So let's say I want to match the following terms:
Match the form of government to the country:
Spain -- Constitutional monarchy
Sweden -- Constitutional monarchy
Italy -- Parliamentary democracy
France -- Parliamentary democracy
(This is an off-the-top-of-my-head example, so that I do not disclose my questions and answers.)
In the instructions for Matching, it reads that "Multiple rows can have the same answer." How is that done? In this case, it seems that I would simply list each one: will it display as separate to students? It would be very confusing if Constitutional monarchy displayed two or three times, or Parliamentary displayed thirty-seven times. Can you help me here?
Solved! Go to Solution.
Very good question, and none of the answers actually address the question. I had the same problem, and used the left hand side to set up 2 categories (3 x Strengths, 3x Weaknesses) to match to attributes to be selected on the right hand side. The automatic grading engine graded the matches as correct only if they were in the same sequence as I'd put it.
So Jason's question still stands: Can you set up matching in such a way that matches n responses to m categories, where n > m? One possibility might be an Excel-style input, where attributes that match a category could be inputted on the right hand side in a single field by separating them with a pre-agreed-upon delimiter (e.g., ";" or "|") so they are recognized as multiple possible matching answers.
Here an example where the student got all the matches right, but inputted them in a sequence that was different from mine. The grading engine gave him 0/2 points, and I had to manually correct that to 2/2 points.
I'm having the same issue!! How do I avoid the problem of students inputting the correct answer in a different order than I input them?
@James ' example is a good idea. But switching left and right is not always possible. In @jlocke 's example, one could put the constitution types on the left and the countries on the right, but with the drawback that the last answer is pre-determined based on elimination. In my example, students have been given a longer list of factors to choose from than the number of possible matches, so turning it around is not great. In the system, repeating answers on the right hand side are just strings, and there is no check whether any of them are equal to any other.
You seem to be asking a different question than Jason. If you re-read his question, it was asking what would happen if multiple rows had the same answer. His works just fine with the nation on the left and the type of government on the right. That is the way that duplication in matching is designed to work.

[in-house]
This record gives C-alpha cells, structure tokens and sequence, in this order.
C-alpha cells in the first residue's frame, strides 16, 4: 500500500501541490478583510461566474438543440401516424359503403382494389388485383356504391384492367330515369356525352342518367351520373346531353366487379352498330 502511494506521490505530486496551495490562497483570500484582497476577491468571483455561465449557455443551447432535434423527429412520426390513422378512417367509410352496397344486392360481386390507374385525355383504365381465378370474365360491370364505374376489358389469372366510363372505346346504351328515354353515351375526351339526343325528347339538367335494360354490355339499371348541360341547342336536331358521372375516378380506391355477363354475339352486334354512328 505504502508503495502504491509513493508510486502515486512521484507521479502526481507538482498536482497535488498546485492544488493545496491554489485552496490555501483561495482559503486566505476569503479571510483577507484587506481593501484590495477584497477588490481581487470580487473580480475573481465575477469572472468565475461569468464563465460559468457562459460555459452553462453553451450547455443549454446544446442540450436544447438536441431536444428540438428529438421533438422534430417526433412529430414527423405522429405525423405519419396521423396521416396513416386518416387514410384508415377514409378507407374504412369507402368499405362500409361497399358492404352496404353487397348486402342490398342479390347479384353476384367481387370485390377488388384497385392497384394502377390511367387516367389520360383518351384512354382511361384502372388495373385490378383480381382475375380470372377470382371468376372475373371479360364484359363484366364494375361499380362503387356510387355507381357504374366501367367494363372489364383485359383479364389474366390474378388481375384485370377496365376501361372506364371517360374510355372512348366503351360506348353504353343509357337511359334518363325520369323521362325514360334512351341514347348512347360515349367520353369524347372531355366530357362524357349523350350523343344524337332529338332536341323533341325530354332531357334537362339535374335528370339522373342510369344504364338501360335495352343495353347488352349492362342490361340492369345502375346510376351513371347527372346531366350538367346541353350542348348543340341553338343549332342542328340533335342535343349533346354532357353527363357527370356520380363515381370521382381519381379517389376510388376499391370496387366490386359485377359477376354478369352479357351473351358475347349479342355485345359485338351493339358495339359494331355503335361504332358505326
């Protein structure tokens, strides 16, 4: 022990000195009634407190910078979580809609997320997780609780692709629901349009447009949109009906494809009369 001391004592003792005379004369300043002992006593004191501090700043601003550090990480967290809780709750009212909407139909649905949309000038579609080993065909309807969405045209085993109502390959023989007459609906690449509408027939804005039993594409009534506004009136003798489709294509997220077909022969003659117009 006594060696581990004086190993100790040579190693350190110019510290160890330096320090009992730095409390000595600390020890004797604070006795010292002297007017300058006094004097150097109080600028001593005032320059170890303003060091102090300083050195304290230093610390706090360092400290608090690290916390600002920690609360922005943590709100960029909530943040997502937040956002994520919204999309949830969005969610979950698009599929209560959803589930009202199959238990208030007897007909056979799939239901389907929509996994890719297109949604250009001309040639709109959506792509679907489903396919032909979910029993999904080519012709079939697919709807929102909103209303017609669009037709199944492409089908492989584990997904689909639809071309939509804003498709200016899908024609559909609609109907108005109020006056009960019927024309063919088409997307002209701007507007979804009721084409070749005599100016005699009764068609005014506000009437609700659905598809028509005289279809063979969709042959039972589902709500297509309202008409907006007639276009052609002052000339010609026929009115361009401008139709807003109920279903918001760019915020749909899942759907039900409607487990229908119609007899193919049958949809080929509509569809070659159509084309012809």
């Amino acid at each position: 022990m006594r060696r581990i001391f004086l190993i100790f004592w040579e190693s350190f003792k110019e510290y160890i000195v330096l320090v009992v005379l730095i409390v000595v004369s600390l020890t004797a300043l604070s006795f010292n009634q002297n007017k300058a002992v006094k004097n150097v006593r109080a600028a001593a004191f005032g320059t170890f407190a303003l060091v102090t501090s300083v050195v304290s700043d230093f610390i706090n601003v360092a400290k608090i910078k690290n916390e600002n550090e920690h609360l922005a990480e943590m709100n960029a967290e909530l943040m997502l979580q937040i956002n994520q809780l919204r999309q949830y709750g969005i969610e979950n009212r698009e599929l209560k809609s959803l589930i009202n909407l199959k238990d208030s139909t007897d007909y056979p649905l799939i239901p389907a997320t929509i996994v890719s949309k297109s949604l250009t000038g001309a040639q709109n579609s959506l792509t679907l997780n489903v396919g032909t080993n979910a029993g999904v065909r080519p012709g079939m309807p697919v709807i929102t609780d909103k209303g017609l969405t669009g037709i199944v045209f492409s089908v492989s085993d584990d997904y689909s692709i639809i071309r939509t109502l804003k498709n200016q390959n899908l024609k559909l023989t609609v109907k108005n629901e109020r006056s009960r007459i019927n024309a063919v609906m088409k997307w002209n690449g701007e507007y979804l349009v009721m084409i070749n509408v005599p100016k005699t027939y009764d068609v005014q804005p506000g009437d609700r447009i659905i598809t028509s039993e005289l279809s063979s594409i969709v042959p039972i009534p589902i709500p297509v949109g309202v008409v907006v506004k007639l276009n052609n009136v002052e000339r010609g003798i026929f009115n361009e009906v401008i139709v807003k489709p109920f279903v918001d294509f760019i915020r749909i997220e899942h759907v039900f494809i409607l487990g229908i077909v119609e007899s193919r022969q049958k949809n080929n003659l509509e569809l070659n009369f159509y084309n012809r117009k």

It is not designed to work where you duplicate the left side but not the right side.
As to your argument that matching won't work if you switch the sides, you could put your distractors on the left side if you make the choices on the right side: strength, weakness, and neither. You could even add a fourth item and make the choices: strength, weakness, neither strength nor weakness, and both strength and weakness.
Your drawback that the last answer is predetermined is only because you chose to ask for three strengths and three weaknesses. If you didn't specify that there were three of each of them, it wouldn't be an issue.
There are other ways besides matching to ask your question. None of them are going to be exactly what you want, but matching isn't exactly what you want either. Sometimes you have to decide what is most important to you or you create a feature idea in an effort to get it developed the way you want it. Canvas isn't doing any more developing on Legacy Quizzes though and have announce its end of life. I did a look for ideas that were open for voting and the closest I could find to yours is https://community.canvaslms.com/ideas/16026-new-quizzing-multiple-correct-answers-for-matching-quest.... That appears substantially different from what you're wanting (it would let someone pick strength or weakness), so I would create a new idea rather than commenting on that one. Make sure that you specify that you want each response to be unique. However, they might also say this can be accomplished with existing functionality by reversing your left and right sides and archive the idea. It's hard to predict how things will go sometimes.
Here are a couple of ways that you could ask your question.
You could split it into two questions and use two multiple-answers questions. The first could ask about strengths and the second could ask about weaknesses. You could make each question worth half the points as the original question.
You could use a multiple drop down question type. In the text, you ask "Which of these are strengths?" followed by 3 drop downs listing your choices and then "Which of these are weaknesses?" followed by 3 drop downs listing your choices.
If you list all of your choices with each multiple drop down, then it doesn't fix the issue that I think you mean when you write "repeating answers on the right hand side are just strings, and there is no check whether any of them are equal to any other." I think you mean that if someone knew that cost was a strength, they could put cost for all three strengths and get it correct.
One work around includes shortening the list. Maybe you ask half as many questions (2 strengths and 1 weakness) and each drop down contains a strength, a weakness, and a distractor without repetition.